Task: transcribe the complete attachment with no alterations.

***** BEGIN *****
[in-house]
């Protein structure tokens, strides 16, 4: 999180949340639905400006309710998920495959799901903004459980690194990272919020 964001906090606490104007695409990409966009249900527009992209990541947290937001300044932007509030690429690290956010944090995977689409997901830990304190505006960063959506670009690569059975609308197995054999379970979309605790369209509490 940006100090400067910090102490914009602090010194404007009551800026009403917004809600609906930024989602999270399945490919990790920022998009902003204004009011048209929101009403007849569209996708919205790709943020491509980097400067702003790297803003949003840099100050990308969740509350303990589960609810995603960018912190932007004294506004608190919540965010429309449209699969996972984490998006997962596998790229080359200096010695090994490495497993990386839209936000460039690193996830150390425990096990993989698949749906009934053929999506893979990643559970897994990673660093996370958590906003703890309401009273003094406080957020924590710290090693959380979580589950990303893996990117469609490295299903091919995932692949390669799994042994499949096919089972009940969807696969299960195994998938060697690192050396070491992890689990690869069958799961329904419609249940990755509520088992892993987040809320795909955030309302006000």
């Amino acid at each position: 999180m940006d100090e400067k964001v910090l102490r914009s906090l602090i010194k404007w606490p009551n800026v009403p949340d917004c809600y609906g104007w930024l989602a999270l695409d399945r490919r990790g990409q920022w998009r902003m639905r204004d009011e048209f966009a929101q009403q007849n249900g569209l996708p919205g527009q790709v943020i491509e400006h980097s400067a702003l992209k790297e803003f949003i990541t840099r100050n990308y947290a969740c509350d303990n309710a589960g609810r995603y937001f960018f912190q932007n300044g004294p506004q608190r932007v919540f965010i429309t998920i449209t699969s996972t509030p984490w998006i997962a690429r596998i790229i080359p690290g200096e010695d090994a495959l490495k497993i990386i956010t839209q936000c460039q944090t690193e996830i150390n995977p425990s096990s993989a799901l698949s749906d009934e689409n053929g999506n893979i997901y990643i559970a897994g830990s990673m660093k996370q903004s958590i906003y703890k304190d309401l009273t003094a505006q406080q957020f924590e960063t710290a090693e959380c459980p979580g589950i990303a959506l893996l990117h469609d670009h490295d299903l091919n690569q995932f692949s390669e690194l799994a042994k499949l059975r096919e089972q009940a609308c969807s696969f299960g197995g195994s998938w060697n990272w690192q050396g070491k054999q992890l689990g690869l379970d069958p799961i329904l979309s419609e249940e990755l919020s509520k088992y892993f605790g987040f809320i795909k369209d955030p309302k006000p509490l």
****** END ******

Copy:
[in-house]
């Protein structure tokens, strides 16, 4: 999180949340639905400006309710998920495959799901903004459980690194990272919020 964001906090606490104007695409990409966009249900527009992209990541947290937001300044932007509030690429690290956010944090995977689409997901830990304190505006960063959506670009690569059975609308197995054999379970979309605790369209509490 940006100090400067910090102490914009602090010194404007009551800026009403917004809600609906930024989602999270399945490919990790920022998009902003204004009011048209929101009403007849569209996708919205790709943020491509980097400067702003790297803003949003840099100050990308969740509350303990589960609810995603960018912190932007004294506004608190919540965010429309449209699969996972984490998006997962596998790229080359200096010695090994490495497993990386839209936000460039690193996830150390425990096990993989698949749906009934053929999506893979990643559970897994990673660093996370958590906003703890309401009273003094406080957020924590710290090693959380979580589950990303893996990117469609490295299903091919995932692949390669799994042994499949096919089972009940969807696969299960195994998938060697690192050396070491992890689990690869069958799961329904419609249940990755509520088992892993987040809320795909955030309302006000």
């Amino acid at each position: 999180m940006d100090e400067k964001v910090l102490r914009s906090l602090i010194k404007w606490p009551n800026v009403p949340d917004c809600y609906g104007w930024l989602a999270l695409d399945r490919r990790g990409q920022w998009r902003m639905r204004d009011e048209f966009a929101q009403q007849n249900g569209l996708p919205g527009q790709v943020i491509e400006h980097s400067a702003l992209k790297e803003f949003i990541t840099r100050n990308y947290a969740c509350d303990n309710a589960g609810r995603y937001f960018f912190q932007n300044g004294p506004q608190r932007v919540f965010i429309t998920i449209t699969s996972t509030p984490w998006i997962a690429r596998i790229i080359p690290g200096e010695d090994a495959l490495k497993i990386i956010t839209q936000c460039q944090t690193e996830i150390n995977p425990s096990s993989a799901l698949s749906d009934e689409n053929g999506n893979i997901y990643i559970a897994g830990s990673m660093k996370q903004s958590i906003y703890k304190d309401l009273t003094a505006q406080q957020f924590e960063t710290a090693e959380c459980p979580g589950i990303a959506l893996l990117h469609d670009h490295d299903l091919n690569q995932f692949s390669e690194l799994a042994k499949l059975r096919e089972q009940a609308c969807s696969f299960g197995g195994s998938w060697n990272w690192q050396g070491k054999q992890l689990g690869l379970d069958p799961i329904l979309s419609e249940e990755l919020s509520k088992y892993f605790g987040f809320i795909k369209d955030p309302k006000p509490l």